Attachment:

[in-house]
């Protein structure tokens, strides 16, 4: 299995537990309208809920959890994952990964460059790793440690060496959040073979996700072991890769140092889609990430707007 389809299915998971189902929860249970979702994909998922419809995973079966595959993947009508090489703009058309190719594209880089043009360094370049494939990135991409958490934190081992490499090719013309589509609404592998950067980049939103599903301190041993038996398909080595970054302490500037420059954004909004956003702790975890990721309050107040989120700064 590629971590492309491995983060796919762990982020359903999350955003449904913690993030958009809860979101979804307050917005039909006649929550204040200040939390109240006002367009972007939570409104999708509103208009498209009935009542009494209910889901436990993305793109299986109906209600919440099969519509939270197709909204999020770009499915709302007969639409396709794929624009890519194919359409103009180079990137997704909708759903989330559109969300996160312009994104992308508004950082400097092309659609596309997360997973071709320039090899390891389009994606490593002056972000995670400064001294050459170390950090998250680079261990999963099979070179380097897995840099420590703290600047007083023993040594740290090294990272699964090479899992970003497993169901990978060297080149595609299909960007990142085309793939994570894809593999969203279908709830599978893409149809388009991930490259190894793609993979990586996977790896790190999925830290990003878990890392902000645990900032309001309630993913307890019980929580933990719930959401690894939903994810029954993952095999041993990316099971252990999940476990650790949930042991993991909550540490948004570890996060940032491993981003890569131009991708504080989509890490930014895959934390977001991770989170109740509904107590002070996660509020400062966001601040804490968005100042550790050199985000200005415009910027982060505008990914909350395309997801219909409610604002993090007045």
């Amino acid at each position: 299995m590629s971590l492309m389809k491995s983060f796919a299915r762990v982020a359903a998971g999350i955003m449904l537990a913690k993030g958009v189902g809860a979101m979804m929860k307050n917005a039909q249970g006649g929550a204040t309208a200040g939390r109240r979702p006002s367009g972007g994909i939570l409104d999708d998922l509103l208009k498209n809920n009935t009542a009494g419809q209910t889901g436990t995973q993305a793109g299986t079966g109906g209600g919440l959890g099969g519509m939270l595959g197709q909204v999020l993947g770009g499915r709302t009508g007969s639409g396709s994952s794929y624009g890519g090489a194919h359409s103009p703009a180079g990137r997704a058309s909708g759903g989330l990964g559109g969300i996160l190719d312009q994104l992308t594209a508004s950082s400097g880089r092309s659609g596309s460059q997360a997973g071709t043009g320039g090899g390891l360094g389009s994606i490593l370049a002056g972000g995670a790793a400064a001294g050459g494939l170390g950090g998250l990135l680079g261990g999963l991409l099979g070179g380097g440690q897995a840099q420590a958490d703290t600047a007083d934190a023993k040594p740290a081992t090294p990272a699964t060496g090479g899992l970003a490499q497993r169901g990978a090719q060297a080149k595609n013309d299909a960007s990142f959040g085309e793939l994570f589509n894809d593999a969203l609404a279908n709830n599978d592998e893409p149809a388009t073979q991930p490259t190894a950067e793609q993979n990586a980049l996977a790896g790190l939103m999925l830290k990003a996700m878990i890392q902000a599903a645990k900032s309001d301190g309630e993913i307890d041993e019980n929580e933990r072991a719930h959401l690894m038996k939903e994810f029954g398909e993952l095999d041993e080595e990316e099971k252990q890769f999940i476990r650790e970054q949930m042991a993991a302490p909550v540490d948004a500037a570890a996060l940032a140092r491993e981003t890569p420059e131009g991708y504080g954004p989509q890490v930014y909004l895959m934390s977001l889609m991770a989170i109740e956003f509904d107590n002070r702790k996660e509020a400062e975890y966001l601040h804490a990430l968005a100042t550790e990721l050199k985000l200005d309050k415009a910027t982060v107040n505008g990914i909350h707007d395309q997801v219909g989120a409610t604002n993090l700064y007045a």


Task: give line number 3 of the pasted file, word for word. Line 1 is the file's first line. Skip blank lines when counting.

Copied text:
């Amino acid at each position: 299995m590629s971590l492309m389809k491995s983060f796919a299915r762990v982020a359903a998971g999350i955003m449904l537990a913690k993030g958009v189902g809860a979101m979804m929860k307050n917005a039909q249970g006649g929550a204040t309208a200040g939390r109240r979702p006002s367009g972007g994909i939570l409104d999708d998922l509103l208009k498209n809920n009935t009542a009494g419809q209910t889901g436990t995973q993305a793109g299986t079966g109906g209600g919440l959890g099969g519509m939270l595959g197709q909204v999020l993947g770009g499915r709302t009508g007969s639409g396709s994952s794929y624009g890519g090489a194919h359409s103009p703009a180079g990137r997704a058309s909708g759903g989330l990964g559109g969300i996160l190719d312009q994104l992308t594209a508004s950082s400097g880089r092309s659609g596309s460059q997360a997973g071709t043009g320039g090899g390891l360094g389009s994606i490593l370049a002056g972000g995670a790793a400064a001294g050459g494939l170390g950090g998250l990135l680079g261990g999963l991409l099979g070179g380097g440690q897995a840099q420590a958490d703290t600047a007083d934190a023993k040594p740290a081992t090294p990272a699964t060496g090479g899992l970003a490499q497993r169901g990978a090719q060297a080149k595609n013309d299909a960007s990142f959040g085309e793939l994570f589509n894809d593999a969203l609404a279908n709830n599978d592998e893409p149809a388009t073979q991930p490259t190894a950067e793609q993979n990586a980049l996977a790896g790190l939103m999925l830290k990003a996700m878990i890392q902000a599903a645990k900032s309001d301190g309630e993913i307890d041993e019980n929580e933990r072991a719930h959401l690894m038996k939903e994810f029954g398909e993952l095999d041993e080595e990316e099971k252990q890769f999940i476990r650790e970054q949930m042991a993991a302490p909550v540490d948004a500037a570890a996060l940032a140092r491993e981003t890569p420059e131009g991708y504080g954004p989509q890490v930014y909004l895959m934390s977001l889609m991770a989170i109740e956003f509904d107590n002070r702790k996660e509020a400062e975890y966001l601040h804490a990430l968005a100042t550790e990721l050199k985000l200005d309050k415009a910027t982060v107040n505008g990914i909350h707007d395309q997801v219909g989120a409610t604002n993090l700064y007045a």